Labor Law Round-Up

February 1, 2011

Several events have been underway in relation to labor laws and their impact on small businesses, including continued activity at the National Labor Relations Board and a recently withdrawn proposed regulation from the Department of Labor.

Most recently, President Obama re-nominated Craig Becker, who gained his seat from a controversial 2010recess appointment. His recess appointment is scheduled to expire at the end of 2011. NSBA and other business groups have been critical of Mr. Becker’s nomination because of his ties to unions. NSBA will continue to oppose this confirmation.

President Obama also recently nominated NLRB Acting General Counsel Lafe E. Solomon to be General Counsel of the National Labor Relations Board.   The White House indicated that it also will nominate Member Brian Hayes’ Chief Counsel Terence F. Flynn to fill the currently vacant fifth Board seat.

The NLRB continues to churn out union biased decisions since the five-member Board tilts in favor of unions. Recently, the Board issued a proposed rule for public comment requiring businesses under the National Labor Relations Act to post notice in the workplace of workers’ rights under the Act. Click here to read more and to send in comments.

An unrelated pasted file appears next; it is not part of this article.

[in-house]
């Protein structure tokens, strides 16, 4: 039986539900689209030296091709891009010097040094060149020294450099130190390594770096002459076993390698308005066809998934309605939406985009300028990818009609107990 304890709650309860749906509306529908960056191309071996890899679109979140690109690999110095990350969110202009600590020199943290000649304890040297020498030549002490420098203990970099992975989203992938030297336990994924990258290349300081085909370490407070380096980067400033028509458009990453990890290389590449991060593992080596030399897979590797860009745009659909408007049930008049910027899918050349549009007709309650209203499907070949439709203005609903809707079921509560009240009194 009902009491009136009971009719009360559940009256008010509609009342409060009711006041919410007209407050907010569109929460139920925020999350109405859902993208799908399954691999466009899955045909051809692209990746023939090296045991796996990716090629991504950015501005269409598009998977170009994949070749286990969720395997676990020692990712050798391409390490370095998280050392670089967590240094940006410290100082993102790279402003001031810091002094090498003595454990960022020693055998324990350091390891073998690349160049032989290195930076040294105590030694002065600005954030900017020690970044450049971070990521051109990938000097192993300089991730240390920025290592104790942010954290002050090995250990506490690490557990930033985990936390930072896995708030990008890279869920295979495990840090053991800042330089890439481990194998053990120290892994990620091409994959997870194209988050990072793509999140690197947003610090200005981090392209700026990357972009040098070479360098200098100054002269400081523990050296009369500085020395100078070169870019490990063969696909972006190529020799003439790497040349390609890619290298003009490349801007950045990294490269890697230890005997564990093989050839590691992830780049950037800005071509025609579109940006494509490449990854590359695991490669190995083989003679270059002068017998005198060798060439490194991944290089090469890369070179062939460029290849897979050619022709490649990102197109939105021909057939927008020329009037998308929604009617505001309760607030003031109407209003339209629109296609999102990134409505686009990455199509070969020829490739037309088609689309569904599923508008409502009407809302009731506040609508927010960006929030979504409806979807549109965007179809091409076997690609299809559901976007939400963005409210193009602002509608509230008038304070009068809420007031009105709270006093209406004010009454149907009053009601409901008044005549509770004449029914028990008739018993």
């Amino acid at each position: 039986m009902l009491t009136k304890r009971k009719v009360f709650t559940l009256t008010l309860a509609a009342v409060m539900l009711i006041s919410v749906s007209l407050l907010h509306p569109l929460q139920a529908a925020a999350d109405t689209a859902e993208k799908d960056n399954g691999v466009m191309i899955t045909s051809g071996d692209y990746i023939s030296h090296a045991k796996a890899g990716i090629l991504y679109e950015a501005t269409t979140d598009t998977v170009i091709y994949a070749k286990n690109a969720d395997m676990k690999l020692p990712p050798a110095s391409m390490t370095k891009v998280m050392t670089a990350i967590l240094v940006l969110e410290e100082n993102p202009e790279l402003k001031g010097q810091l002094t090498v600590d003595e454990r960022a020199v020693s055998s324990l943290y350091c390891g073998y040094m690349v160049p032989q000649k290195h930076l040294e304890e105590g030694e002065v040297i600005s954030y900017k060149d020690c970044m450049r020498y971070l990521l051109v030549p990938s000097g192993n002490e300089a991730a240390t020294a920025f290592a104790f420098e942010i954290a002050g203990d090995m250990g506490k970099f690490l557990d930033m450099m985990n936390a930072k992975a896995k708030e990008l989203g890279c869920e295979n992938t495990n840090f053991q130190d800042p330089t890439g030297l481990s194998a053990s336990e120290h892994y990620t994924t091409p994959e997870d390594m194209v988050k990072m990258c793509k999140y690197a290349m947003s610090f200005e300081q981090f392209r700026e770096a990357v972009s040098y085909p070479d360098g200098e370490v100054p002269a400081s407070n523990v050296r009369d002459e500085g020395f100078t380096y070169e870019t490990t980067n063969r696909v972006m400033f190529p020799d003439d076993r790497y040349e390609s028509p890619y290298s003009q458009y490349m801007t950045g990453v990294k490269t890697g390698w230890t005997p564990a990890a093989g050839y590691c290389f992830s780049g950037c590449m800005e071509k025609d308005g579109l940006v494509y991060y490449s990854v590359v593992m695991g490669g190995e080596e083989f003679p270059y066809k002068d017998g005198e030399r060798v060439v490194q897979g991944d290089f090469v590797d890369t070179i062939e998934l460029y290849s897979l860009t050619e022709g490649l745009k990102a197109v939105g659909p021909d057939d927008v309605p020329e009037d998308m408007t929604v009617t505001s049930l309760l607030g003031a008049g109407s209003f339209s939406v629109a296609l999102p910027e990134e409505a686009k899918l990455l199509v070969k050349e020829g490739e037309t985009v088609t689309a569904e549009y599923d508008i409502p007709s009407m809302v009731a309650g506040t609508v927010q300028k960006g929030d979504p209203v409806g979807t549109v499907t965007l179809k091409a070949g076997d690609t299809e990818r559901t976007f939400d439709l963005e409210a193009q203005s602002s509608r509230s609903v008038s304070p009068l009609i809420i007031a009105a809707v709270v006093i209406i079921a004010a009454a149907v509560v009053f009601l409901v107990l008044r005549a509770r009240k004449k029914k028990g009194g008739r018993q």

Many small businesses have voiced concern over the proposed rule, particularly in light of President Obama’s recent Executive Order, “Improving Regulation and Regulatory Overview,” which suggests an administration effort aimed to streamline rules and reduce burdens on small businesses.

Fortunately, a Jan. 25 temporary withdrawal of a proposed ergonomic rule by the Department of Labor’s (DOL) Occupational Safety and Health Administration, which would have required employers to report work-related musculoskeletal disorders, seems to be more in line with the administration’s effort to reduce regulatory burdens on small business. In fact, the DOL explicitly noted that the rule was pulled in order to seek greater input from small businesses on the impact of the proposal and will do so through outreach in partnership with the U.S. Small Business Administration’s Office of Advocacy.

NSBA will continue to monitor labor law initiatives in the administration and on Capitol Hill, and work to ensure that proposed changes do not negatively impact small businesses ability to create jobs and improve the nation’s economy.